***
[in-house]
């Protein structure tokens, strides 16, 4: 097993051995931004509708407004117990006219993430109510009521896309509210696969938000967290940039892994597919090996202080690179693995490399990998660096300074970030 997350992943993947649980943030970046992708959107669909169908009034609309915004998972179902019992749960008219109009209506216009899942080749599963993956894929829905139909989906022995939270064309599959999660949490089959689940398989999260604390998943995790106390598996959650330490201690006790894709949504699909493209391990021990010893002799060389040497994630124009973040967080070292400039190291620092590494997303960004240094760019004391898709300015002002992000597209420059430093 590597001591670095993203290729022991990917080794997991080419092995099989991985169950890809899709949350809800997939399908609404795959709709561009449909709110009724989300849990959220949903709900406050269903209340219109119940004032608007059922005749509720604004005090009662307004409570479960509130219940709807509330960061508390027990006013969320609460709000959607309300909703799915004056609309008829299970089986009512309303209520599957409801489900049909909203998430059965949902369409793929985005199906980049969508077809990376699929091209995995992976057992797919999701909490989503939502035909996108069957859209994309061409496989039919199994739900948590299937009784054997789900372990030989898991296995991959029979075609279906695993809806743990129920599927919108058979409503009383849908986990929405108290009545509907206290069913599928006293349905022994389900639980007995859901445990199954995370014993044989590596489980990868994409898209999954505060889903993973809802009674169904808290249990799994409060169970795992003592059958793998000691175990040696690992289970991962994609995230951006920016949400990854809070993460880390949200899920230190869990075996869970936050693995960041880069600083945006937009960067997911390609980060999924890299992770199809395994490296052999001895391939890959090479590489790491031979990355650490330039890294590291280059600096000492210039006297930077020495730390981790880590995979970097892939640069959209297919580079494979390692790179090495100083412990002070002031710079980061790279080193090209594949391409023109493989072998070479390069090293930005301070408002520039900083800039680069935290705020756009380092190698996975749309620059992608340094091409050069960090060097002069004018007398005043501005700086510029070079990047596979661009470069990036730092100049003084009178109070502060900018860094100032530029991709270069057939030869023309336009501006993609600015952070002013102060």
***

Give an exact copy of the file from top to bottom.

[in-house]
């Protein structure tokens, strides 16, 4: 097993051995931004509708407004117990006219993430109510009521896309509210696969938000967290940039892994597919090996202080690179693995490399990998660096300074970030 997350992943993947649980943030970046992708959107669909169908009034609309915004998972179902019992749960008219109009209506216009899942080749599963993956894929829905139909989906022995939270064309599959999660949490089959689940398989999260604390998943995790106390598996959650330490201690006790894709949504699909493209391990021990010893002799060389040497994630124009973040967080070292400039190291620092590494997303960004240094760019004391898709300015002002992000597209420059430093 590597001591670095993203290729022991990917080794997991080419092995099989991985169950890809899709949350809800997939399908609404795959709709561009449909709110009724989300849990959220949903709900406050269903209340219109119940004032608007059922005749509720604004005090009662307004409570479960509130219940709807509330960061508390027990006013969320609460709000959607309300909703799915004056609309008829299970089986009512309303209520599957409801489900049909909203998430059965949902369409793929985005199906980049969508077809990376699929091209995995992976057992797919999701909490989503939502035909996108069957859209994309061409496989039919199994739900948590299937009784054997789900372990030989898991296995991959029979075609279906695993809806743990129920599927919108058979409503009383849908986990929405108290009545509907206290069913599928006293349905022994389900639980007995859901445990199954995370014993044989590596489980990868994409898209999954505060889903993973809802009674169904808290249990799994409060169970795992003592059958793998000691175990040696690992289970991962994609995230951006920016949400990854809070993460880390949200899920230190869990075996869970936050693995960041880069600083945006937009960067997911390609980060999924890299992770199809395994490296052999001895391939890959090479590489790491031979990355650490330039890294590291280059600096000492210039006297930077020495730390981790880590995979970097892939640069959209297919580079494979390692790179090495100083412990002070002031710079980061790279080193090209594949391409023109493989072998070479390069090293930005301070408002520039900083800039680069935290705020756009380092190698996975749309620059992608340094091409050069960090060097002069004018007398005043501005700086510029070079990047596979661009470069990036730092100049003084009178109070502060900018860094100032530029991709270069057939030869023309336009501006993609600015952070002013102060």